including on the al noor mosque, they will be banned in three weeks. military style assault weapons ban, semiautomatic assault weapons ban, there will be an amnesty for people to hand them in and the government has set aside millions of dollars for a buy—back scheme. hunters and farmers and pest control experts, they will be exempt. actually come opposition to this move has been muted really over the last few days because of the severe nature of the attacks that took place here. meanwhile, on this day exactly a week since those attacks, there will bea week since those attacks, there will be a two—minute silence observed right across the country. the call to play will be broadcast live on television and the final 30 or so bodies of those who perished in the ataxia, they will be laid to rest. something like many people will be coming here and on this holy day in
the muslim week, they will be praying. thank you. football, and northern ireland and scotland have kicked off their euro 2020 campaigns. this evening northern ireland beat estonia 2—0. earlier, scotland went down to a shock 3—0 defeat in kazakhstan. andy swiss was watching the action. they travelled 3,000 miles across six time zones for this. fair to say, they may know wish they hadn't, as scotland's long trip to kazakhstan ended in utter humiliation. the hosts are nearly 80 places below the scots in the world rankings, and yet ran rings around their supposedly superiors, 2—0 up afterjust ten minutes. before kazakhstan's joy was completed and scotland's misery. "horrible" was how manager alexander mcleish later described it, a calamitous start to their campaign. hoping for rather better were northern ireland, as they faced estonia.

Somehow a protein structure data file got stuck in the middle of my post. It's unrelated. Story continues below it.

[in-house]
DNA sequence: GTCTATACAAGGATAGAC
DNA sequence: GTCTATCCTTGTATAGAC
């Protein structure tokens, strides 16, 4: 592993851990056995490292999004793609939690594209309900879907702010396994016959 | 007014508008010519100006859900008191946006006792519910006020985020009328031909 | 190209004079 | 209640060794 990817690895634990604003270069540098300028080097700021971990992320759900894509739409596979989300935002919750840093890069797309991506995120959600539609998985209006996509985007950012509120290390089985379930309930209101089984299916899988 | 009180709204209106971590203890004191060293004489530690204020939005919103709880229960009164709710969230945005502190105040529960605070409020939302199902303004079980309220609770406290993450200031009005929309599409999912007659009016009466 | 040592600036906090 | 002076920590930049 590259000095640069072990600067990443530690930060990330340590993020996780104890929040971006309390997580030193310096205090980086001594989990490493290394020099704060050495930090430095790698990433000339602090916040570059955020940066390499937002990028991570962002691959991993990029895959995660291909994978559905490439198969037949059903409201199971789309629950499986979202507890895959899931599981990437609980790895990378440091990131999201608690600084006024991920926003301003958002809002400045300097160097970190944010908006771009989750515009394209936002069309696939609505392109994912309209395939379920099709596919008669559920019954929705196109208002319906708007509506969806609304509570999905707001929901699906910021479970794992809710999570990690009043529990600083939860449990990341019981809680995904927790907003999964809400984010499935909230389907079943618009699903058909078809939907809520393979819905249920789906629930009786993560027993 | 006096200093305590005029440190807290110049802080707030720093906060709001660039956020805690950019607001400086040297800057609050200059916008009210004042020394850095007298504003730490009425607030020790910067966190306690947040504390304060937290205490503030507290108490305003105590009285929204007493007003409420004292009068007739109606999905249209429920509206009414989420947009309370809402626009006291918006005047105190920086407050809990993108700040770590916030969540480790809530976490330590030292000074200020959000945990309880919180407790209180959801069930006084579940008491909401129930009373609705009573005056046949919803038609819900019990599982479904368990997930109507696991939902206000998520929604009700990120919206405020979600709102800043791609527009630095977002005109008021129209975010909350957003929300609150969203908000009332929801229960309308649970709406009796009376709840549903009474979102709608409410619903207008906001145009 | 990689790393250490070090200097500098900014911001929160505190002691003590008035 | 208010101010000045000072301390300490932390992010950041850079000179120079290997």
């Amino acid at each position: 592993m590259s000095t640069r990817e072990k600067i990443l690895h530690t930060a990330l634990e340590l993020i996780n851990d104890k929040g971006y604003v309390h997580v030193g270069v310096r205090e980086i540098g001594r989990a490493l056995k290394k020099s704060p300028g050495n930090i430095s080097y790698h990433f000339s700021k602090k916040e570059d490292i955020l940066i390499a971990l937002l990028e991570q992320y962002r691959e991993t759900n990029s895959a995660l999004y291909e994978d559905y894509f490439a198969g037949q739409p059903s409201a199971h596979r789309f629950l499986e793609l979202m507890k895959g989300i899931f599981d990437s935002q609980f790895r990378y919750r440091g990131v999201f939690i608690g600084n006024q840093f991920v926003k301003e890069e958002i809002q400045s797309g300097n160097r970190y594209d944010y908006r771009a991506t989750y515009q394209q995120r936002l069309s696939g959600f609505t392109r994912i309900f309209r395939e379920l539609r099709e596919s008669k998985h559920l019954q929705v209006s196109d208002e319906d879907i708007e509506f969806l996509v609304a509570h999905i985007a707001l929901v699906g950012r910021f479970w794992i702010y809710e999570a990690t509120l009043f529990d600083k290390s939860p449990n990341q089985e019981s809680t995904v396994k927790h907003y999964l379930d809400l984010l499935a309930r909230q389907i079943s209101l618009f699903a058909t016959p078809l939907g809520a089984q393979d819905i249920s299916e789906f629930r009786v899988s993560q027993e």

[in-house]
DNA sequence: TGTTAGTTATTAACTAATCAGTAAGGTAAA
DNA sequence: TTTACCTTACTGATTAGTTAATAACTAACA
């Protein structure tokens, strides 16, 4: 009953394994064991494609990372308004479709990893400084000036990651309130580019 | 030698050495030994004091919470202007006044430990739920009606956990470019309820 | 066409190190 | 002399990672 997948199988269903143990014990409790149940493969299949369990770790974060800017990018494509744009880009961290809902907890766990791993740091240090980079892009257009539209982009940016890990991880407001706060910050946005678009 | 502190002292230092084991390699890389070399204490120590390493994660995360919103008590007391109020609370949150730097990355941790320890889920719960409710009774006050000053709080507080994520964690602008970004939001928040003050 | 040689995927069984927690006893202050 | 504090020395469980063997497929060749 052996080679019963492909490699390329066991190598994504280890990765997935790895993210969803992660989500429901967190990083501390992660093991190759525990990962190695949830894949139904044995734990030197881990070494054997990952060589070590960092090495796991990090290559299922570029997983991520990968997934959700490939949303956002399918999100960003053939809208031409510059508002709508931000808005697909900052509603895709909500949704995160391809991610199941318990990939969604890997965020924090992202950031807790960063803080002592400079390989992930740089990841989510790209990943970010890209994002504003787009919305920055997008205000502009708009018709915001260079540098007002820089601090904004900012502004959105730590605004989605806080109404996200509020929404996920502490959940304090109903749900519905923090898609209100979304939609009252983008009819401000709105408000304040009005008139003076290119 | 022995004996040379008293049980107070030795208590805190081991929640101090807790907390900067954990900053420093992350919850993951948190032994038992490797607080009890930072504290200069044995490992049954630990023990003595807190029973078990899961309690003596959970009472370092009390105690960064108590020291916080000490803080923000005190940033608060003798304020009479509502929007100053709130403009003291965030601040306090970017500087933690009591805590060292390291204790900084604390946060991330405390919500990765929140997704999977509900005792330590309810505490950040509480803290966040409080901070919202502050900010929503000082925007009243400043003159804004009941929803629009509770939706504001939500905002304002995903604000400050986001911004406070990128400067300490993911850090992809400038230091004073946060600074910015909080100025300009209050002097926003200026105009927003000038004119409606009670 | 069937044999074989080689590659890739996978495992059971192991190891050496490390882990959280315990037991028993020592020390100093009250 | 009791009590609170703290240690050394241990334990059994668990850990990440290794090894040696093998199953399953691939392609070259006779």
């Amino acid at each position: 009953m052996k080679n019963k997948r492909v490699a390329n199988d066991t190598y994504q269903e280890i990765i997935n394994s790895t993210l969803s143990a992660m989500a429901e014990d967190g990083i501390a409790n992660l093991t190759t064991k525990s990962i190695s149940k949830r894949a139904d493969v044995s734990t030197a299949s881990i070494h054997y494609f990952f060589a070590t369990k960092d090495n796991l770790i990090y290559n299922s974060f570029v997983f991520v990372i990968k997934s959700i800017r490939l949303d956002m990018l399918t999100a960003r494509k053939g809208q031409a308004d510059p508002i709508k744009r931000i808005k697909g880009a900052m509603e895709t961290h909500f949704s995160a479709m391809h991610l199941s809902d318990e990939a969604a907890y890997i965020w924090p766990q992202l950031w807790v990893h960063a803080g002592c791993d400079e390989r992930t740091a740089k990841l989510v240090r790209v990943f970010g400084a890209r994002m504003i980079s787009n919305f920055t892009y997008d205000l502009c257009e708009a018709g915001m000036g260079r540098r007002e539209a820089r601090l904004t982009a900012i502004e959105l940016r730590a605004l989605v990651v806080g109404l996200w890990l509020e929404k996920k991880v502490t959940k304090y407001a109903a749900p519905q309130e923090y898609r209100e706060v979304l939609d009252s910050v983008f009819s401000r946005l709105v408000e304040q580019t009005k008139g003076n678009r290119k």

but the early signs weren't particularly encouraging. paddy mcnair somehow missing the seemingly unmissable, and didn't he just know it? but come the second half, finally frustration turned to elation. he fired the hosts ahead... before estonia's defensive desperation gifted them a penalty. stephen davies rounding off a 2—0 win for northern ireland, and a night of very contrasting fortunes. andy swiss, bbc news. let's go back to brussels now where eu leaders talks on brexit have finally ended, hours later than expected. huw is there. indeed, that is right. thanks very much. donald tusk, the president of the european council a few moments
ago on social media confirming the talks had come to an end and he said the 27 eu member states had unanimously agreed on their response to the uk's request and is now going to the uk's request and is now going to meet theresa may. lots of the other leaders are leaving the talks but theresa may will stay to see donald tusk and a few others. katya adler and laura kuenssberg still with me. what do we understand about what they have agreed? the unanimity, all 27 eu leaders have agreed that is important. by eu law, they will have to agree on a potential extension. in the lassi is, they have looked into the abyss ofa is, they have looked into the abyss of a possible no—deal brexit next friday. they didn't like it. they listen to the prime ministerjust didn't believe her the brexit deal would definitely pass next week in parliament. whereas before they said they would only grant a short extension, if the brexit deal would be passed next week they would